The issue of web accessibility holds relatively little significance in Austria and is primarily viewed in a social context.
According to studies3, expectedly high financial costs, technical time and effort, as well as a lack of expertise on the part of the provider are to blame for the shortage of accessible internet sites. In an effort to document the extent of these expected costs, a concept detailing web accessibility development has been prepared. The concept is comprised of the following three steps: the creation of valid source code, the implementation of WCAG 1.0 as well as an evaluation of accessibility via Unified Web Evaluation Methodology (UWEM) 1.2. Furthermore, the concept has been applied to an existing, nonaccessible website belonging to an Austrian company in order to prove the commercial significance of accessibility. In order to analyze the commercial use of accessibility, a single case study based on Yin's case study framework was conducted.
This case study draws on a comparison of the access statistics of a non-accessible version of the website with those of an accessible one.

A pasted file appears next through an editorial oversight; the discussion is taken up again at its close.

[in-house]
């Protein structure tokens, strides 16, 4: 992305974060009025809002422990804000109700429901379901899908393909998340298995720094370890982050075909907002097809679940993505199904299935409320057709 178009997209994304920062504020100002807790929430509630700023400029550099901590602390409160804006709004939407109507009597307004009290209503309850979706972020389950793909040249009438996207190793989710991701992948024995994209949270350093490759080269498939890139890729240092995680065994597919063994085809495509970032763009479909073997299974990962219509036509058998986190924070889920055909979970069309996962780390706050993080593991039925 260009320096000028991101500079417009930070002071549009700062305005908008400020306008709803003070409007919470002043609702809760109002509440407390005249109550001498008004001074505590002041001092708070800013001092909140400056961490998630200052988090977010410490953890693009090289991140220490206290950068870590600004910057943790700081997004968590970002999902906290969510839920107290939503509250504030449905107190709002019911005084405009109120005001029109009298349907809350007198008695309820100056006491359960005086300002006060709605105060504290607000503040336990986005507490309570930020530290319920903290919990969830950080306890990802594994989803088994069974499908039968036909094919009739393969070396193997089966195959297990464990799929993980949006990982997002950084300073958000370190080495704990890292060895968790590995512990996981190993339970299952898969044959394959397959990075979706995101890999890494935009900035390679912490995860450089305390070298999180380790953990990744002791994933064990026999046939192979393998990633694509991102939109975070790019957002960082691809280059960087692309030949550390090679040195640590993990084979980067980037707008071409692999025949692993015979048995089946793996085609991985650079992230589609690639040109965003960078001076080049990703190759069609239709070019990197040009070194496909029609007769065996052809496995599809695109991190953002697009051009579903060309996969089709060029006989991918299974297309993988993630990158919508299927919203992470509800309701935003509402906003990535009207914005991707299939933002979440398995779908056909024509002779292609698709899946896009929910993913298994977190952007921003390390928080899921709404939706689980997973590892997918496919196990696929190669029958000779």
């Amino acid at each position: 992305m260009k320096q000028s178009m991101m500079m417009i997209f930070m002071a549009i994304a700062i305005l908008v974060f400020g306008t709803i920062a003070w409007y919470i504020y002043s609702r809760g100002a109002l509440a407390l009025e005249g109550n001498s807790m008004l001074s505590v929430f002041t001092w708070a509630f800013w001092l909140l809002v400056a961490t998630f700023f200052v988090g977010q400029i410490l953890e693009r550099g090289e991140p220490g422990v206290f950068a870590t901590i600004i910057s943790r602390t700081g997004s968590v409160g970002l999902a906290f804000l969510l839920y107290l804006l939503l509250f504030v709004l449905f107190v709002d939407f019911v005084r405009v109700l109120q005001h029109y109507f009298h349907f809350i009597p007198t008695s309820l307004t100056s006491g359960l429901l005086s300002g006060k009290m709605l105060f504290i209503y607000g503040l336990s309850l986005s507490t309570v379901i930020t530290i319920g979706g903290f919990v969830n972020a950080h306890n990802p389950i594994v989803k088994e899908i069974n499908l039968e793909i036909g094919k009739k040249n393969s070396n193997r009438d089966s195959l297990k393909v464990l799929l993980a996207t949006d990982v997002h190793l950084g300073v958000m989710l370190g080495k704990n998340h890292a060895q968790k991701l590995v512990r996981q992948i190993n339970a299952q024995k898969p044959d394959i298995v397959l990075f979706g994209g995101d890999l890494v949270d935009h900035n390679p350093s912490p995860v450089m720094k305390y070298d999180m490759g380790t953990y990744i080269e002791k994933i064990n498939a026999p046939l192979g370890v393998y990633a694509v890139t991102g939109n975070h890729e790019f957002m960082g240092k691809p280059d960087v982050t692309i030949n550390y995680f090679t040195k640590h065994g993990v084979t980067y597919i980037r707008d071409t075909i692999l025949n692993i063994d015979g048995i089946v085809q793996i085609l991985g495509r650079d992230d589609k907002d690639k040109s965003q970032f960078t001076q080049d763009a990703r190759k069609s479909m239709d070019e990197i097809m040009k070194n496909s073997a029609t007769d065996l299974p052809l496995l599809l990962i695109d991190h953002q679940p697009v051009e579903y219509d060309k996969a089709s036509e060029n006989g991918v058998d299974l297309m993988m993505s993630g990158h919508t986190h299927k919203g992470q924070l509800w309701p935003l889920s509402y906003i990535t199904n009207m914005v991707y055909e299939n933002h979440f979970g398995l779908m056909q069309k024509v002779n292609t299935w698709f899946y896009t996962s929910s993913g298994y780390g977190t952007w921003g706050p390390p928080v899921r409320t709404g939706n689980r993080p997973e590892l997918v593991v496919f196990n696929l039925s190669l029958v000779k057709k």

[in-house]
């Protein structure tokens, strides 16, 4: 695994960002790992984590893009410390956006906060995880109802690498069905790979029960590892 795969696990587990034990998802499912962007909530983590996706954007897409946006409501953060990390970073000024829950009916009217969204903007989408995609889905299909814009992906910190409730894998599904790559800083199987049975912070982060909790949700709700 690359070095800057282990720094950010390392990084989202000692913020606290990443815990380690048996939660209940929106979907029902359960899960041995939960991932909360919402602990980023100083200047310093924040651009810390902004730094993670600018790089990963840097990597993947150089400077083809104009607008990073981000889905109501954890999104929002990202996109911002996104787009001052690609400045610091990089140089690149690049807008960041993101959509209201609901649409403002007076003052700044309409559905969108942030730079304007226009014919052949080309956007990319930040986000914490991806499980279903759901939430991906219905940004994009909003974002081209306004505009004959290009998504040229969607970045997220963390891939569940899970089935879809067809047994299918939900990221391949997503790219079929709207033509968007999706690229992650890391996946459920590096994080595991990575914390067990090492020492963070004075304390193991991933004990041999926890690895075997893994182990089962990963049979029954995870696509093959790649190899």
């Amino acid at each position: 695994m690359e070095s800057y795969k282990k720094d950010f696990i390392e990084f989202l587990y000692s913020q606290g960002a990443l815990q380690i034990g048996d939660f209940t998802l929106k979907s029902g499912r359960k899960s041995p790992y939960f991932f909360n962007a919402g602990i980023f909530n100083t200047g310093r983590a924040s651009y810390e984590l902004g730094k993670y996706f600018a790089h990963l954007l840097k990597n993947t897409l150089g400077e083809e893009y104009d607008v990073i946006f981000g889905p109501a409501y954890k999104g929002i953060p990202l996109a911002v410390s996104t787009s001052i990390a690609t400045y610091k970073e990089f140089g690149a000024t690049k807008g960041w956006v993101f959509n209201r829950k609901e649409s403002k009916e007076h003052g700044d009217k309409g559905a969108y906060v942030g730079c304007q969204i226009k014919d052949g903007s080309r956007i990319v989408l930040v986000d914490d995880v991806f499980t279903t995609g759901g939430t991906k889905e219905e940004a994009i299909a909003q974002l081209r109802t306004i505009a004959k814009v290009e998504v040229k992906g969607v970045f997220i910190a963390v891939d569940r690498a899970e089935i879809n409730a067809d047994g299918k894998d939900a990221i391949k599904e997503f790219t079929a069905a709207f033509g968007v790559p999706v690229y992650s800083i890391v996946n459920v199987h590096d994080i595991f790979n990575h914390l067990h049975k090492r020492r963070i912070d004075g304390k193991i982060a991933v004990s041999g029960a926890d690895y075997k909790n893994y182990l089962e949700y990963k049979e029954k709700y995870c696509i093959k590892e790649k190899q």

The analysis shows an increase of total visits by +60.47%. Qualitative visitor distinctions such as the number of page hits per visit (+2.41 pages) and the average duration of a visit (+0:01:17) also increased. On the assumption that the introduction of web accessibility brings with it a more comprehensive search engine content indexation, a detailed analysis was made of search-engine-generated visits. All quantitative and qualitative metrics4 for the accessible website achieved significantly (p<0.05) better values than those of non-accessible websites. The second part of the case study consisted of an accessibility cost/use analysis, which was conducted with the aid of an isolated test case (www.ruwa.at). After only two months, the profits generated by the accessible version of the website reached the amount of the initial costs occrued through the introduction of that same web accessibility.